believed that the principles which -St.
Thomas of Canterbury vindicated by his
death would not be found to owe their
existence to an Established Church. He
would not enter, however upon what would,
perhaps, be a painful and needless digres
sion, but he would make certain references,
so that those who had affirmed to the con
trary might consider them at their leisure.
He wished any one who had that opinion
to read a work entitled "The Penal Laws
Against the Catholic Church," and Dr.
Moran's work on the penal laws applied to
Ireland, and he thought so doing would
satisfy any impartial mind that it was not
the legal establishment of a religion which
had produced civil and religious liberty in
Englandl either to those who were Non
conformists or Catholics, or in Ireland. If
that was not enough, he commended them
to the book by Mr. Skeats, the barrister,
he believed a Noneomformltt, under the
title of " History of the Free- Churches."
In one word, the last mentioned book
traced the history of Nonconiormity from
the time of Queen Elizabeth to the time of
Queen Victoria, showing how one-half of
the English people unable to endure the
intolerable yoke of a State religion, had re
leased themselves from it, and had obtained
religious freedom by rejecting that which
had been said to be-the guarantee for civil
and religious liberty.. (Cheera.) He would
not refer to Scotland, but as some people
might say the first two books were written.
by the Roman Catholics, and the last by a
Nonconformist, he would add' that they
should read MIacaulay's history. Let any
B one read his account of thi Star Chamber,
r and of the Court of High Commission, and,
finally, of the attempt to establish episco
-pacy in Scotland. If these references were
not sufficient to show-that our civil and re
ligious liberties had not been guaranteed
by the establishment of a religion, but been
vindicated and obtained only in proportion
as that legalized establishmeit had been
undone, he would give up the attempt to
prove anything from history. (Cheers.) So
i much for the first circumstance, as he would
call it. It was said a day or two ago, in an
exceedingly temperate, and he must say
just and respectable letter, signed "Free
Kirk," that - he had said St. Thomas of
Canterbury died because lie had refused to
allow the temporal power to nominate
bishops, and it was to deceive the English
people to say that what he died for was
what English people held sacred.
What he had said was that the Free Kirk
would not allow the civil power to nominate
their bishops; but substantially his argu
I ment was, that St. Thomas died for the lib
erty of the Church, which meant the liberty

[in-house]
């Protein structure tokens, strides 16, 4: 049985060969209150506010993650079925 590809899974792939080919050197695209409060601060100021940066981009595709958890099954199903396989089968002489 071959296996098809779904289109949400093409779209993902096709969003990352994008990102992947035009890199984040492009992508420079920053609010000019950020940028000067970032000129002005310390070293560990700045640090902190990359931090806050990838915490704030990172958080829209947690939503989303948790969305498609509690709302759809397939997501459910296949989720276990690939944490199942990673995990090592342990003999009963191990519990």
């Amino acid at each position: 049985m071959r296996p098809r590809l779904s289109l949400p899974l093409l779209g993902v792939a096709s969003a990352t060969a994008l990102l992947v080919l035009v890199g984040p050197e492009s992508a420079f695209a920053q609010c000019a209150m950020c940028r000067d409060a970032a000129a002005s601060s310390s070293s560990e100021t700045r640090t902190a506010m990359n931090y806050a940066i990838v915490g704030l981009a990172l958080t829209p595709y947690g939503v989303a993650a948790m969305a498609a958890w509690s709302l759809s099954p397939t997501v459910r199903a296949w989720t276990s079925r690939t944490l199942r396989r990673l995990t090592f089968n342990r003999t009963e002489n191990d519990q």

of the clergy; but the liberty of the laity
was eontained in the liberty of the clergy.
God had ordained that they should be pas
tors and leaders of the flocks, to go first
into the conflict, and to lay down their
lives, as St. Thomas did, for the liberty-of
the flock. When you speak of an army,
you speak of the rank and file, and bot of
the officers only; but he was a bad oileer
who did not lead his men. They had heard
of the old officer who ran away, but told
-his men to keep on fighting. Catholics
held, however, that those who should lead
the laity in the conflicts where liberty of
conscience and religion were at stake, were
those whom God had appointed to be pas
tors, and those pastors were unworthy who
did not expose their lives to peril and death
before any layman came into conflict.
(Hear.) Not to lay down their lives for
thie sake of such liberty, was a thing im
possible in the Catholic Church. Possible
It was in those bodies separated from her
unity. Quite possible, he thought, in Scot
land-impossible in Ireland. Impossible in
Ireland because she was Catholic. Impos
sible among the Catholics of England, and
Simpsible throughout the Church in all
the * -l. Thlere was a most rehtarkable
proof o e truth of this in the Times of
Tuesday. In that paper there was an ex
cellent article, e6mmenting upon the pain
ful uncertainty in which certain munificent
persons were placed, from the fact that
when -- hi ` f e hurches
ki they had m 5we t 5tr arto whab ritual
or doctrines would-prevail in ,those
¶ churches and t:he :$rtelesaid With g reat
truth that that dniertaitty was havig *
p rsyyInggteeet 'upon the. manieetiee: of
good' people? becanasd when the.chcli whrb
built there might be praetltedeI ain the ex
tre0e4.& i: .ts~ isoraughte the extremie
of rationalism. These was no poesibilityp
of "s doing among Catholies. The Cathqllo
laity always knoew what doctrines would be
0 preached in their chprehes. (Hear.) The
e Archbishop here almost abruptly reverted
Sto, the cause for which St. Thomas of Can=
e terbury died, and ho showed that it was in
resistance to infractions of the law, such,
for instance, as allowing any but ecclesias
Sticsl dges totry a clergyman accused of
anyo nse. It may have been unfortunate
that there was such a lawt but St. Thomas
Swas-bound to defend it, and he stood forth
in maintenance of that law, and resisted
the royal power when that power was used
in violation of the royal oath. Dr. Man
ning defended the charagter of St. Thomas
against the charge of covetousness, and al
leged that his alms far exceeded those of
his predecessors. In conclusion, the Arch
bishop contended that St. Thomas died for
the liberty of believing the truth, and pre
dicted that it would yet be acknowledged
that he was a noble Christian martyr, who
stood out for that which the people of his
day held to be the most sacred, and would
build for him a shrine nobler than that of